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‘Peculiar’ Creature with See-Through Body and ‘Striking’ Eyes Found in Peru Forest

Researchers discovered a new and “peculiar” amphibian species while traipsing through a swampy forest in Peru.

The newfound creature is a type of glass frog, meaning part of its body is transparent, making visible some of its internal organs, according to a study published on May 16 in the journal Evolutionary Systematics.

Researchers came across two specimens of the species while traveling near a riverbank in the foothills of the Andes Mountains in 2019.

Guided by torchlights and headlamps, they spotted the creatures — both males — perched on leaves and making high-pitched chirping noises in the rain.

The frogs were captured, euthanized and taken to a lab for further study. After closer observation and molecular analysis, it was determined that the frogs were members of a previously undocumented species.

It was named Chimerella mira after the Latin word for “surprising” because upon first observation, researchers confused the frogs with another species.

Only the third known species in its genus, named Chimerella, the yellow-green frog is distinguished by its “striking” eye color and unique mating call.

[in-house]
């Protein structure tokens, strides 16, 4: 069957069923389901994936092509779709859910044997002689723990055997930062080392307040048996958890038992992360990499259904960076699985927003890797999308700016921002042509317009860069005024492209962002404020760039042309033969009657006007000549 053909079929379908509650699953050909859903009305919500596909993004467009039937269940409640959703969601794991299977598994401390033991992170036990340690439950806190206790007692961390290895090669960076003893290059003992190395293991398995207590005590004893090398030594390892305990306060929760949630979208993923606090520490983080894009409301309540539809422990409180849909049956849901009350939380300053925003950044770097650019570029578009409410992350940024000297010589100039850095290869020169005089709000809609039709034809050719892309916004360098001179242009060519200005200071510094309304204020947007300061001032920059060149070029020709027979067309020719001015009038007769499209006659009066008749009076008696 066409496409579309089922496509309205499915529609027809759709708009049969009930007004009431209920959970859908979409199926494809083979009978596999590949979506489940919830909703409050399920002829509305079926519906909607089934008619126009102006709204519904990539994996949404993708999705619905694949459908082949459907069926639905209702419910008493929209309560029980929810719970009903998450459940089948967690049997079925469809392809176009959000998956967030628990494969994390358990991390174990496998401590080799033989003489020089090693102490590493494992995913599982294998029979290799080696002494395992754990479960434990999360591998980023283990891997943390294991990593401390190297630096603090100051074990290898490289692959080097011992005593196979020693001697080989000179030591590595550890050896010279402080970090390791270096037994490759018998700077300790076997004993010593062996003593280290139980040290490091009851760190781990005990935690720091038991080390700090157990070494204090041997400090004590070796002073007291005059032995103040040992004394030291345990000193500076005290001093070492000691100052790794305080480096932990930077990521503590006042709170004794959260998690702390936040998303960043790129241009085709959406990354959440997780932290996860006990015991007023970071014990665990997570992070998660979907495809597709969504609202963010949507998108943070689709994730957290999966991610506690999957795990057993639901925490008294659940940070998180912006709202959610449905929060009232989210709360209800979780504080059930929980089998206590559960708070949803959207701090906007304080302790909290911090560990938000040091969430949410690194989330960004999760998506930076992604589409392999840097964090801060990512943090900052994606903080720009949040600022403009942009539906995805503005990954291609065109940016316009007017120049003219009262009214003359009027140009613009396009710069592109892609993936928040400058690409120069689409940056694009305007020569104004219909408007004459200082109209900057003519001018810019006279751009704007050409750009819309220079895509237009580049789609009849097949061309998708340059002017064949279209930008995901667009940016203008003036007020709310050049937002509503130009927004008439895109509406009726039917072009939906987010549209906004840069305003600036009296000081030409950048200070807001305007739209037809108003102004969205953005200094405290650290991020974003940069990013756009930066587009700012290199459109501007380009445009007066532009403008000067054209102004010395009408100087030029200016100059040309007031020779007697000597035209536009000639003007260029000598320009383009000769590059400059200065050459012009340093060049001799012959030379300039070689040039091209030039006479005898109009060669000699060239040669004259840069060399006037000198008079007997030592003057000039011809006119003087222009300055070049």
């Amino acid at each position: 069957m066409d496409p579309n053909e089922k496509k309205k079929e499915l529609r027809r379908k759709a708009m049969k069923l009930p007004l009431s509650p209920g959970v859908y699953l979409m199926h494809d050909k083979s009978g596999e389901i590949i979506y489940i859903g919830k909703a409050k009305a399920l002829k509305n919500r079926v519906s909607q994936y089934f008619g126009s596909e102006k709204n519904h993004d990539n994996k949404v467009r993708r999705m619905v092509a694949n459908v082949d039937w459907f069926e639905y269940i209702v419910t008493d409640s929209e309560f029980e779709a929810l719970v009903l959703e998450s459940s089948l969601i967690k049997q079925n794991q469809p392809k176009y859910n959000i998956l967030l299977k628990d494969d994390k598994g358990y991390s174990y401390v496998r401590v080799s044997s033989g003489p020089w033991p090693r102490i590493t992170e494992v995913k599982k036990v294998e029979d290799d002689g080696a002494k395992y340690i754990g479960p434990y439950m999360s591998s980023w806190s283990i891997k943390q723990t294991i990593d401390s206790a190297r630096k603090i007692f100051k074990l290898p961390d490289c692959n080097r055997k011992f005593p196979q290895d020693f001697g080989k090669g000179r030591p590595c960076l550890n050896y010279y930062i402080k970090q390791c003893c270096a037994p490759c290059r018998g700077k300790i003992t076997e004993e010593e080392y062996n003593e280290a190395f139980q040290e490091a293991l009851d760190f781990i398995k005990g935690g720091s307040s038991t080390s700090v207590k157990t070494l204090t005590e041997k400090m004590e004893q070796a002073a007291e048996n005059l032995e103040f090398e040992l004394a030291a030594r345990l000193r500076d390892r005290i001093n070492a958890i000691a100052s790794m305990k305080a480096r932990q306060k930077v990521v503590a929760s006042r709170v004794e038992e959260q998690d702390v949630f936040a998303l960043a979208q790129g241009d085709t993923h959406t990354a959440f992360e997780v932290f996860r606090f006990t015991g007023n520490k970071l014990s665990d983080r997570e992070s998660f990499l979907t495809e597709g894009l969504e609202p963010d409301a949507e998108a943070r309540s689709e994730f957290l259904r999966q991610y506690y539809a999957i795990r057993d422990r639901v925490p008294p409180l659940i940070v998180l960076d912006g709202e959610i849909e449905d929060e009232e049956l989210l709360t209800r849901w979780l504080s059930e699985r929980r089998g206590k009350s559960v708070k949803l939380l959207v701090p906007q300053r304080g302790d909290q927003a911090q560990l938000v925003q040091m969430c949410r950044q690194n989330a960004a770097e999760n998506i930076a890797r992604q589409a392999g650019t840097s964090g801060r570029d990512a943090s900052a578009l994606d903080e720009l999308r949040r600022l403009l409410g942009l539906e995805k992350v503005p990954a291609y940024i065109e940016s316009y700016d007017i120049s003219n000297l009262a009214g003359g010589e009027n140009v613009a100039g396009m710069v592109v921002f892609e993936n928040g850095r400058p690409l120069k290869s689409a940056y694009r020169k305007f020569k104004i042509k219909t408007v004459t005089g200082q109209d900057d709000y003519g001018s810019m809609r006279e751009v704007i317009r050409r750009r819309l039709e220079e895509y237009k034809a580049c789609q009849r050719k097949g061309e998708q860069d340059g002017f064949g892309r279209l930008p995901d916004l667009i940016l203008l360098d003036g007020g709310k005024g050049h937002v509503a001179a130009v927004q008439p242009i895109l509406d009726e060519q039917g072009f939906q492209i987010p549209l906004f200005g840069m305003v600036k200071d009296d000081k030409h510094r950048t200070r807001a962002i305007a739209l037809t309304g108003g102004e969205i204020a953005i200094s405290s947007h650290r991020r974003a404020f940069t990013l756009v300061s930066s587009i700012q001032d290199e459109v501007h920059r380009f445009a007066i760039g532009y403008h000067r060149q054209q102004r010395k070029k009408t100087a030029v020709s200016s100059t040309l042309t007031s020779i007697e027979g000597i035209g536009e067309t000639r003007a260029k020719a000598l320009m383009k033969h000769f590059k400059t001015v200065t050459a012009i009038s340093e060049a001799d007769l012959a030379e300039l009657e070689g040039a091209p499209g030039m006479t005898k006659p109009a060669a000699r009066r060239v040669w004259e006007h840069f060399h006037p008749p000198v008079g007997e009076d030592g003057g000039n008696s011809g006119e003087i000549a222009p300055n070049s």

Chimerella mira’s silvery-white iris sets it apart from the other related frogs, researchers affiliated with institutions in Peru and Germany said. “

Although these differences may appear negligibly small, iris colouration has proven to be a very reliable diagnostic character in many groups of frogs to distinguish among species,” researchers said.

Additionally, the newfound frog produces a mating call consisting of multi-pulsed notes known as “Trii” calls, while its closest relative makes single-pulsed “Tic” calls, researchers said. Though subtle, the difference is also indicative of species separation.

Much else about Chimerella mira, including its population size, range and reproductive habits, remains unknown.

“Our findings demonstrate the need for future research to evaluate the taxonomic status of numerous populations of glassfrogs, particularly in Peru, where they remain markedly understudied,” researchers concluded.

There are 163 known species of glass frogs, allocated to a dozen genuses.

The frogs can turn their transparency on and off, and typically use it as a form of camouflage when they are vulnerable, according to a study published in the journal Science in 2022.

To become partially see-through, they conceal most of their blood cells by packing them into their liver, the study found.

Source : The Olympian